Biography, Politics, Women's History

Jessie Kenney and women seafarers

Jessie battled on but to no avail. ‘These gentlemen … had dark and impenetrable notions on the subject.’ Instead she ‘decided to go to sea as a stewardess in the hopes that later I may be allowed to practice as a wireless operator.’

(Victoria Drummond had similarly been advised to give up and become a stewardess, but refused.)

By autumn 1926, Jessie was working on the Otranto – as a stewardess. She sailed for ten years with Furness and Orient line, and kept her dream fed by reading science and philosophy books when she could, as the lists in her diaries show.

But ‘How often I looked up at the wireless cabin … afterwards. How I had longed for the peace and solitude of the wireless cabin where after my labours I could study in peace.’ She wasn’t even accepted in WW2.

Politics, Source, Women's History

Feminist Historical Novels: An important contribution to writing women into history

Each writer has used historical fiction in a way that undermines the control of women’s reading. They have produced work that, while ostensibly is safe because it is ‘women’s fiction’, questions women’s place in history. Historical novels have had a mixed reception, not all of it respectful. Again, such a reputation has added to the advantages a feminist writer can enjoy in her writing history. Each writer has written her history inspired by women’s role, actions, feelings and aspirations.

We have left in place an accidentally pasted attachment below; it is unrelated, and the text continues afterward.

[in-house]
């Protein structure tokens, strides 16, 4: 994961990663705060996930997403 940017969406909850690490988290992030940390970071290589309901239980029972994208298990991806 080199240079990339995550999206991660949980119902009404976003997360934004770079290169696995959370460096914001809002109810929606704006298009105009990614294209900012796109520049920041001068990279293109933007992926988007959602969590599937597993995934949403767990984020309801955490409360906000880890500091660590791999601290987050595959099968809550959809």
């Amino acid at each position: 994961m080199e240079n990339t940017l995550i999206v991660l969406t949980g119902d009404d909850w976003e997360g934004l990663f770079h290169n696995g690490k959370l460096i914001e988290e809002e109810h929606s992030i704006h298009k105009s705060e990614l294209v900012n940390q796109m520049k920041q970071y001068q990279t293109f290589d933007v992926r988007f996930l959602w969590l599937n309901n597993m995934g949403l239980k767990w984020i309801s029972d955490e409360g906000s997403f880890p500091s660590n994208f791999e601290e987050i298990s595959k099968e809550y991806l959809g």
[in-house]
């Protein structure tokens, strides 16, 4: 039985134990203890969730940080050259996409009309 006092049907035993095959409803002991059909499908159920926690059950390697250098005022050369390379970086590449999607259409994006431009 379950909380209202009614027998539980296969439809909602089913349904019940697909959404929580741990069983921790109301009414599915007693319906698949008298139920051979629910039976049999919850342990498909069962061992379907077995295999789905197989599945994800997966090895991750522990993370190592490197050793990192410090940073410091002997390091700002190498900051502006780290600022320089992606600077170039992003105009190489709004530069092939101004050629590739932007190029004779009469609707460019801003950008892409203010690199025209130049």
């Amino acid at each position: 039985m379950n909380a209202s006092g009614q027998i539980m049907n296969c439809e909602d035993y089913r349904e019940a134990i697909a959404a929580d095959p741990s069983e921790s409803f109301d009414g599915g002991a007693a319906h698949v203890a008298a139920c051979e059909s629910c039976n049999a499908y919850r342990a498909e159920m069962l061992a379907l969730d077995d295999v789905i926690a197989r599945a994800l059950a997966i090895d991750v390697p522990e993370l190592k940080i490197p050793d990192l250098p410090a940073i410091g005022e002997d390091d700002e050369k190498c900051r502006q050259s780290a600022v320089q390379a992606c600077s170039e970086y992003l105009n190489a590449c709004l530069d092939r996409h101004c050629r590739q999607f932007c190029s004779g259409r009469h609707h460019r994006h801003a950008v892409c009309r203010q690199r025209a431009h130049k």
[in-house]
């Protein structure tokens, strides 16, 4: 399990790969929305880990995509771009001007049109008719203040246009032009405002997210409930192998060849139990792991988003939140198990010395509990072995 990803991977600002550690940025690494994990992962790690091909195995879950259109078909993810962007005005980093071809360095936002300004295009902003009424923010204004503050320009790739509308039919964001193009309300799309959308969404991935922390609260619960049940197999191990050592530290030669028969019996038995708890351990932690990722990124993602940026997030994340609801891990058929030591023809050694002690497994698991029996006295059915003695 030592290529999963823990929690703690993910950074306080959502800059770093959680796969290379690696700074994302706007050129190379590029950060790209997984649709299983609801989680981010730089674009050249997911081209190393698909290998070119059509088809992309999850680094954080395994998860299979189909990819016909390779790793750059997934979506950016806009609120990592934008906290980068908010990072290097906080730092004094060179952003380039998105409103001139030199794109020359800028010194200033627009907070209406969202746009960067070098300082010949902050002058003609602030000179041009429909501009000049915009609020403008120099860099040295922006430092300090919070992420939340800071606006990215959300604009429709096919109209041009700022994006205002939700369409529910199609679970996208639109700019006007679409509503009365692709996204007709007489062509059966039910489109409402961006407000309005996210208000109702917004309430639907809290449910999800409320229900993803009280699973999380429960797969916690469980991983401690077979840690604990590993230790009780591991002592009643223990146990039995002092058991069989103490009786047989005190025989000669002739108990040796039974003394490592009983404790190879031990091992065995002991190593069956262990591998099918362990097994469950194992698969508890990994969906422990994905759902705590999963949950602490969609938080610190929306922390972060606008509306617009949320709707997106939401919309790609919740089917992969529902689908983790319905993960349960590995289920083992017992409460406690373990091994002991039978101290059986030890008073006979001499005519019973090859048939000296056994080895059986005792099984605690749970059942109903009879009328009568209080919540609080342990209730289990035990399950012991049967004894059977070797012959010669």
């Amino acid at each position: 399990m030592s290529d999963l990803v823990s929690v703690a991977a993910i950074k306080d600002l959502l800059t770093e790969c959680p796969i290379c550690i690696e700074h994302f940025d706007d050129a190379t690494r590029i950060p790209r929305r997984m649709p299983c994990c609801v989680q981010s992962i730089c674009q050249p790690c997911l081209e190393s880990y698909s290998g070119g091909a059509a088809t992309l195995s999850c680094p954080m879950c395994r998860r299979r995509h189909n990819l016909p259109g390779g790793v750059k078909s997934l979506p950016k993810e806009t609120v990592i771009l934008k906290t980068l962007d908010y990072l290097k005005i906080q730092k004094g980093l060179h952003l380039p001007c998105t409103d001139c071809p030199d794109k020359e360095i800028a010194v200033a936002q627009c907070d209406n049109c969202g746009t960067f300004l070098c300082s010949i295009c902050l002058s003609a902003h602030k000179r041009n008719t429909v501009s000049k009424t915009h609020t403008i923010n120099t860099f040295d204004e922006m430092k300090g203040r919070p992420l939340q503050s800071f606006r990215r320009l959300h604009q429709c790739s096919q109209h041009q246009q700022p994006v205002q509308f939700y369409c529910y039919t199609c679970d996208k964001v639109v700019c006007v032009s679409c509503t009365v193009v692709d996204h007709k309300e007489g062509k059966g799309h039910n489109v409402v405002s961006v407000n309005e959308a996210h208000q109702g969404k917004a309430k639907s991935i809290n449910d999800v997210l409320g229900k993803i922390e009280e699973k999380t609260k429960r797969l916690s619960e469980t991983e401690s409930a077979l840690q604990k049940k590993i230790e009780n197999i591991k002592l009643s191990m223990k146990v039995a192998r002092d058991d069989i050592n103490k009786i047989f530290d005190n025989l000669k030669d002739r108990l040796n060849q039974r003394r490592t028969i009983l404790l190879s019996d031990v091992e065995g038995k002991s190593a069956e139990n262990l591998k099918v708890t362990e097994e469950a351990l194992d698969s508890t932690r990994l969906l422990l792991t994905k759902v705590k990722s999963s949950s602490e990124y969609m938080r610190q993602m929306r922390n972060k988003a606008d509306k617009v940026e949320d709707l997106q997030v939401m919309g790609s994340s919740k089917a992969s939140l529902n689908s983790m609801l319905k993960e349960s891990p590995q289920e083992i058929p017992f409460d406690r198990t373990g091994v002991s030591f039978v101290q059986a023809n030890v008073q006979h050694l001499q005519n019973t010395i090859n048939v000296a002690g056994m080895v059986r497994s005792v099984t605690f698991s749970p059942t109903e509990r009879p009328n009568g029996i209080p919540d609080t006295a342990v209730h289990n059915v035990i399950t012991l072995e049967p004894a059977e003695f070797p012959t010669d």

Event, General, Politics

Girl Space – History, Culture & the Right to Play

Kindergartens long pre-dated the 1970s Movement, and childcare was a part of government action during wartime … In the First World War and the Second World War, governments – local, regional/state and national – established centres for children who were below school age or who required after-school care … Children gained the right to play, even if the motive in establishing centres was primarily the war effort and the need to have women move into posts vacated by men joining up and going to the front.

Event, Politics, Women's History

Basque Children and their Seafaring ‘Aunties’ – An Evacuation

In world wars, women, almost always volunteers, escorted children – together with disoriented adult refugees – on British ships. Often they were not even being paid expenses. Some were captured, interned and even killed during their WW2 voyages.

Called ‘aunty’, many of the women were experienced travellers and lively independent types, at a time when women’s mobility was still limited and their solo travel problematic. Unsung and overlooked, these pioneers deserve recognition. They were members of a minority who cleverly utilised gendered conventions (‘women are suitable carers for little ones’) to do all the travelling they could, despite low incomes.